July 8, 2009

Guilty as charged by 10 to 2?

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In his weekly legal column for The New York Times, Adam Liptak highlights a new challenge to the jury policies of Oregon and Louisiana, the only two states that don’t required unanimous convictions for criminal cases.
Scott Bowen is an Oregonian sentenced to 17 years in prison for sex offenses. He says his 15-year-old runaway daughter falsely accused him to gain her independence. 
Bowen is asking the Supreme Court to reconsider its 1972 approval of the Oregon system that allows criminal convictions with the approval of only 10 jurors. That allows for two dissenters, as in Bowen’s case.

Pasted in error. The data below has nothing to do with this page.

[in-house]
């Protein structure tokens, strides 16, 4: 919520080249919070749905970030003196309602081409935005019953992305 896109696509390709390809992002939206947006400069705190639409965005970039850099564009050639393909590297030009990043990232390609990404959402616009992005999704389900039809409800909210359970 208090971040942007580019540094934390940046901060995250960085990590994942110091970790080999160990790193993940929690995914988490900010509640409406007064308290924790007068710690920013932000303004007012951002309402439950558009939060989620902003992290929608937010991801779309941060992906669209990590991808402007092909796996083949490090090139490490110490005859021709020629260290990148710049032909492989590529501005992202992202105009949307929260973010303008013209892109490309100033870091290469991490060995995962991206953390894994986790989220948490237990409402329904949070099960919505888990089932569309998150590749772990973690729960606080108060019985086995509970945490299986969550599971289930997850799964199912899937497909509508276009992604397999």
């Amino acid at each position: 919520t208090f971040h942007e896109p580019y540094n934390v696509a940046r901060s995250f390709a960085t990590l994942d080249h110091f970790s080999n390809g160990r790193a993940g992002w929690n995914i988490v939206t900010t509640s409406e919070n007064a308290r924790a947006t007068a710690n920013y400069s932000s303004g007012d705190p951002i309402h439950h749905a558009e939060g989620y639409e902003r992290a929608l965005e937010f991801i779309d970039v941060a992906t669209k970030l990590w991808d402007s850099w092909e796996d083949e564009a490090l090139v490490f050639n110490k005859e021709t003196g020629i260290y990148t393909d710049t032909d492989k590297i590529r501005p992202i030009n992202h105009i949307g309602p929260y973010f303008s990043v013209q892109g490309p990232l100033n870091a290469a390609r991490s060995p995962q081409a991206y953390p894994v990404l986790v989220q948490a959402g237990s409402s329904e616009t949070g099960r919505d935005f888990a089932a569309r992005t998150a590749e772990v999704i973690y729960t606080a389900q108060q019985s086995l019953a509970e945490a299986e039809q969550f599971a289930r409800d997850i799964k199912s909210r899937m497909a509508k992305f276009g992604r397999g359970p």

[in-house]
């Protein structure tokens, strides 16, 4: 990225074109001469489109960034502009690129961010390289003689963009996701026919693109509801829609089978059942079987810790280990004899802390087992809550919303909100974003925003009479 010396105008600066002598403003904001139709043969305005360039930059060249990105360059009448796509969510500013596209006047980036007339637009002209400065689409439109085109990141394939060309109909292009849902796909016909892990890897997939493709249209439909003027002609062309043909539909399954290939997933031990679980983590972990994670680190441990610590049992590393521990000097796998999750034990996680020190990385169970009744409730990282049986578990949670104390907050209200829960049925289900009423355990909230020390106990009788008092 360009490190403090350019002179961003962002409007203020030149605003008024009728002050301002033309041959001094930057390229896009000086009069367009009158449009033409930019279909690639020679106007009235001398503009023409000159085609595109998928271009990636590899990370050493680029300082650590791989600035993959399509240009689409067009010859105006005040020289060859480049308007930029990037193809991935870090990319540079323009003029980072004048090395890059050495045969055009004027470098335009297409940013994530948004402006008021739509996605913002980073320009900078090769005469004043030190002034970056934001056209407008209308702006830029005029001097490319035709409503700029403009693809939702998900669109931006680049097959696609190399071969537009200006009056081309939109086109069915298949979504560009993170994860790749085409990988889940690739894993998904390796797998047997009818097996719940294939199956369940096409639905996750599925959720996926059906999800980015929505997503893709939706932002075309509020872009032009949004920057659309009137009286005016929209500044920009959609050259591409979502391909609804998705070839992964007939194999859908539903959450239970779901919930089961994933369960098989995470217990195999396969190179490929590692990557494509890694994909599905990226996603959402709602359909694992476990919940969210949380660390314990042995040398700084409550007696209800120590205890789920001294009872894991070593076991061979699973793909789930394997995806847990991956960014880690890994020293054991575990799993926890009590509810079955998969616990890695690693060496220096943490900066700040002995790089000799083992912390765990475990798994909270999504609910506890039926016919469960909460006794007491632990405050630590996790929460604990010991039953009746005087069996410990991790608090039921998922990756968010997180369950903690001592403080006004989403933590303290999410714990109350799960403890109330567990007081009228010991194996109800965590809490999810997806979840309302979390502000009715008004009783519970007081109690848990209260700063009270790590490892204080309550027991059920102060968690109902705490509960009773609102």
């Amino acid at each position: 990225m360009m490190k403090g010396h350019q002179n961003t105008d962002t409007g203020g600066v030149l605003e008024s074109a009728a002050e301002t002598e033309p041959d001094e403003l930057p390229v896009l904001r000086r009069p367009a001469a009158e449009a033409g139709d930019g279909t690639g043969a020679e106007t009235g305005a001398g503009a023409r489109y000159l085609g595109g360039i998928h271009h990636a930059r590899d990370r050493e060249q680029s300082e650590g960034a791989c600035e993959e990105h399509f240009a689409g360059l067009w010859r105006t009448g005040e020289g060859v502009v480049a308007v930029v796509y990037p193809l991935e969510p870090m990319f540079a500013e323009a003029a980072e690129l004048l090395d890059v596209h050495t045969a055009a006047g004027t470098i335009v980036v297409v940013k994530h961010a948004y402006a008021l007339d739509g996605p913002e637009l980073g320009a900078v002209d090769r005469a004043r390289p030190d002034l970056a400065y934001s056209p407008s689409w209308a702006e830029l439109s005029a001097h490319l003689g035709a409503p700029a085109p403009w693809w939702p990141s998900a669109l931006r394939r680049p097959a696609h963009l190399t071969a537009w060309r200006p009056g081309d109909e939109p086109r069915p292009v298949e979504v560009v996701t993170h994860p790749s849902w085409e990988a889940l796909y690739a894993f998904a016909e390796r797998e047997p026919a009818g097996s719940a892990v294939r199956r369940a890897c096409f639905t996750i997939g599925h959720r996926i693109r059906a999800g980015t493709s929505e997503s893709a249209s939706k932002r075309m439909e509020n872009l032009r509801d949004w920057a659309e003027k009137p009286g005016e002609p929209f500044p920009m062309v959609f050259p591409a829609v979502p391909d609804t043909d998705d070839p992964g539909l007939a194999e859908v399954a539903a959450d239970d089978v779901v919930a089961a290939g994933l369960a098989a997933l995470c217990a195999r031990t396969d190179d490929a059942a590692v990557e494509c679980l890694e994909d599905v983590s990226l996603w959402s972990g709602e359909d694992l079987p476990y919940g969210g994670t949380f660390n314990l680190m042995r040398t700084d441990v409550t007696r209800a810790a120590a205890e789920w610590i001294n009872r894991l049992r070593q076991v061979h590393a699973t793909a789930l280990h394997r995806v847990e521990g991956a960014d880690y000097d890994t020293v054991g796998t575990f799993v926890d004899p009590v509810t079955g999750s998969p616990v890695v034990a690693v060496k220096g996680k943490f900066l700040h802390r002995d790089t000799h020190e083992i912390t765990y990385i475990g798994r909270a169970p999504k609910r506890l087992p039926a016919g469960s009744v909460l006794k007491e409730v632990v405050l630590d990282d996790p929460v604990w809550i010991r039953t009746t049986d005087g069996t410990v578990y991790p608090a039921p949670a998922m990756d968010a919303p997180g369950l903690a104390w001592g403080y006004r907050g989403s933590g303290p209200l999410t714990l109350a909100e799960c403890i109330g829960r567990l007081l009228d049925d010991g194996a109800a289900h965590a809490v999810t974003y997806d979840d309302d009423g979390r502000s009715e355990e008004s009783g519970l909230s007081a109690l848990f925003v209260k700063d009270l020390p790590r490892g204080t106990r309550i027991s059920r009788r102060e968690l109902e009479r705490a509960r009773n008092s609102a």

Whatever the facts of the Bowen family history, Harvard Law Professor Charles Ogletree said recent scholarship suggests that the original purpose of the non-unanimous jury “was to functionally silence the views of racial and ethnic minorities and women.”  Others argue that allowing divided juries to issue criminal convictions reduces the length and vigor of their debate over the innocence of the accused.

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